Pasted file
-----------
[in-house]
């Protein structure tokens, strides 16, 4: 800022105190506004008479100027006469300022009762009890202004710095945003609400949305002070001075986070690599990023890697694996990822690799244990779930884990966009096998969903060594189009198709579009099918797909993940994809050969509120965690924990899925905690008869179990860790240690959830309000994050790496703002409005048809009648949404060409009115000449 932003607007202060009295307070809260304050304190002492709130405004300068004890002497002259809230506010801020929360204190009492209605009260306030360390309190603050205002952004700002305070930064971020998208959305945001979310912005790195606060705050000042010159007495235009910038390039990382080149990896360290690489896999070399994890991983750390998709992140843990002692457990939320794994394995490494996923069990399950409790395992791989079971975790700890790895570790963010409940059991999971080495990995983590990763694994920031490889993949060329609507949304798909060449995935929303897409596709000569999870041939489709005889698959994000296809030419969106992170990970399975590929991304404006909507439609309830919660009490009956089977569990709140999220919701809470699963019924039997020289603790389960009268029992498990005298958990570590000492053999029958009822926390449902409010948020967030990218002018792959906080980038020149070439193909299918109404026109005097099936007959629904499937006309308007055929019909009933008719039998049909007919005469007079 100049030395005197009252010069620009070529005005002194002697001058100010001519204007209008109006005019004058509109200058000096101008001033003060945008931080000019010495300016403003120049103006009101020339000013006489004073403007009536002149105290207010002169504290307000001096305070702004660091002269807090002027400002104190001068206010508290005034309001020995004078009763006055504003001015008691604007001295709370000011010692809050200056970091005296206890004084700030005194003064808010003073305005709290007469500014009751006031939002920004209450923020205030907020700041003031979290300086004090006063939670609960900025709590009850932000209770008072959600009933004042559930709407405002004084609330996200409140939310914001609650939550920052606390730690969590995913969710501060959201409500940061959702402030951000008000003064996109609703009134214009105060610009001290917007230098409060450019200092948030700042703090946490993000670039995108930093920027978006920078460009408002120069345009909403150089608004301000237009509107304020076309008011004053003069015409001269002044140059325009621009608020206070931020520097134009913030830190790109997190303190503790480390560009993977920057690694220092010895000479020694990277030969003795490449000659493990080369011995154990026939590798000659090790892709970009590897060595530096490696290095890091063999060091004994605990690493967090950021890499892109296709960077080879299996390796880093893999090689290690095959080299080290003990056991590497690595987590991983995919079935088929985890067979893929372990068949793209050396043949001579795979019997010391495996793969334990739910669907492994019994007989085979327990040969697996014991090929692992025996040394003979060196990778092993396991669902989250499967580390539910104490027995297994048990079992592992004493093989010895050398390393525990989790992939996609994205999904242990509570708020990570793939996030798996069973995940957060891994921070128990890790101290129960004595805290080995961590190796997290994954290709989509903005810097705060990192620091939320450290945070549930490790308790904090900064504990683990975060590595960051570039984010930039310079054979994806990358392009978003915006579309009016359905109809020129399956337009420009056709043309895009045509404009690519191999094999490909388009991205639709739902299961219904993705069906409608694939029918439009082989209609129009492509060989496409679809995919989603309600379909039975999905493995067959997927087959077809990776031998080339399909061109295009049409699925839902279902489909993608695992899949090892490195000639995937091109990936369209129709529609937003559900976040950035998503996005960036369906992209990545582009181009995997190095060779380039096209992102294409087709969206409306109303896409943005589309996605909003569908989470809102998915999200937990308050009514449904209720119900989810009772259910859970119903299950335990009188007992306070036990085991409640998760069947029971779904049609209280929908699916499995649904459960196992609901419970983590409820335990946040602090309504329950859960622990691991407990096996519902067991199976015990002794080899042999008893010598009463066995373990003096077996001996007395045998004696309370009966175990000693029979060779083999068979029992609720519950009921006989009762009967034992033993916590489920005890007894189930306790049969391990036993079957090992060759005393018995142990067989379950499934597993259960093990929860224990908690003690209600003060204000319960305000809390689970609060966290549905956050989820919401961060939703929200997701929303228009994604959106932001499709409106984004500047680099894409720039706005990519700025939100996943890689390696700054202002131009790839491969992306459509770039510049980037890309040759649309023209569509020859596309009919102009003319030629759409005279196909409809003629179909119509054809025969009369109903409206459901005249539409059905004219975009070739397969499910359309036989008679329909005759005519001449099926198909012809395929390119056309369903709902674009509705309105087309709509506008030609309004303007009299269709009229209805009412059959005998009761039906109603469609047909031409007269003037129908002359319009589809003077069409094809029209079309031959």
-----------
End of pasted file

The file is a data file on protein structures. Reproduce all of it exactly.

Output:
[in-house]
């Protein structure tokens, strides 16, 4: 800022105190506004008479100027006469300022009762009890202004710095945003609400949305002070001075986070690599990023890697694996990822690799244990779930884990966009096998969903060594189009198709579009099918797909993940994809050969509120965690924990899925905690008869179990860790240690959830309000994050790496703002409005048809009648949404060409009115000449 932003607007202060009295307070809260304050304190002492709130405004300068004890002497002259809230506010801020929360204190009492209605009260306030360390309190603050205002952004700002305070930064971020998208959305945001979310912005790195606060705050000042010159007495235009910038390039990382080149990896360290690489896999070399994890991983750390998709992140843990002692457990939320794994394995490494996923069990399950409790395992791989079971975790700890790895570790963010409940059991999971080495990995983590990763694994920031490889993949060329609507949304798909060449995935929303897409596709000569999870041939489709005889698959994000296809030419969106992170990970399975590929991304404006909507439609309830919660009490009956089977569990709140999220919701809470699963019924039997020289603790389960009268029992498990005298958990570590000492053999029958009822926390449902409010948020967030990218002018792959906080980038020149070439193909299918109404026109005097099936007959629904499937006309308007055929019909009933008719039998049909007919005469007079 100049030395005197009252010069620009070529005005002194002697001058100010001519204007209008109006005019004058509109200058000096101008001033003060945008931080000019010495300016403003120049103006009101020339000013006489004073403007009536002149105290207010002169504290307000001096305070702004660091002269807090002027400002104190001068206010508290005034309001020995004078009763006055504003001015008691604007001295709370000011010692809050200056970091005296206890004084700030005194003064808010003073305005709290007469500014009751006031939002920004209450923020205030907020700041003031979290300086004090006063939670609960900025709590009850932000209770008072959600009933004042559930709407405002004084609330996200409140939310914001609650939550920052606390730690969590995913969710501060959201409500940061959702402030951000008000003064996109609703009134214009105060610009001290917007230098409060450019200092948030700042703090946490993000670039995108930093920027978006920078460009408002120069345009909403150089608004301000237009509107304020076309008011004053003069015409001269002044140059325009621009608020206070931020520097134009913030830190790109997190303190503790480390560009993977920057690694220092010895000479020694990277030969003795490449000659493990080369011995154990026939590798000659090790892709970009590897060595530096490696290095890091063999060091004994605990690493967090950021890499892109296709960077080879299996390796880093893999090689290690095959080299080290003990056991590497690595987590991983995919079935088929985890067979893929372990068949793209050396043949001579795979019997010391495996793969334990739910669907492994019994007989085979327990040969697996014991090929692992025996040394003979060196990778092993396991669902989250499967580390539910104490027995297994048990079992592992004493093989010895050398390393525990989790992939996609994205999904242990509570708020990570793939996030798996069973995940957060891994921070128990890790101290129960004595805290080995961590190796997290994954290709989509903005810097705060990192620091939320450290945070549930490790308790904090900064504990683990975060590595960051570039984010930039310079054979994806990358392009978003915006579309009016359905109809020129399956337009420009056709043309895009045509404009690519191999094999490909388009991205639709739902299961219904993705069906409608694939029918439009082989209609129009492509060989496409679809995919989603309600379909039975999905493995067959997927087959077809990776031998080339399909061109295009049409699925839902279902489909993608695992899949090892490195000639995937091109990936369209129709529609937003559900976040950035998503996005960036369906992209990545582009181009995997190095060779380039096209992102294409087709969206409306109303896409943005589309996605909003569908989470809102998915999200937990308050009514449904209720119900989810009772259910859970119903299950335990009188007992306070036990085991409640998760069947029971779904049609209280929908699916499995649904459960196992609901419970983590409820335990946040602090309504329950859960622990691991407990096996519902067991199976015990002794080899042999008893010598009463066995373990003096077996001996007395045998004696309370009966175990000693029979060779083999068979029992609720519950009921006989009762009967034992033993916590489920005890007894189930306790049969391990036993079957090992060759005393018995142990067989379950499934597993259960093990929860224990908690003690209600003060204000319960305000809390689970609060966290549905956050989820919401961060939703929200997701929303228009994604959106932001499709409106984004500047680099894409720039706005990519700025939100996943890689390696700054202002131009790839491969992306459509770039510049980037890309040759649309023209569509020859596309009919102009003319030629759409005279196909409809003629179909119509054809025969009369109903409206459901005249539409059905004219975009070739397969499910359309036989008679329909005759005519001449099926198909012809395929390119056309369903709902674009509705309105087309709509506008030609309004303007009299269709009229209805009412059959005998009761039906109603469609047909031409007269003037129908002359319009589809003077069409094809029209079309031959």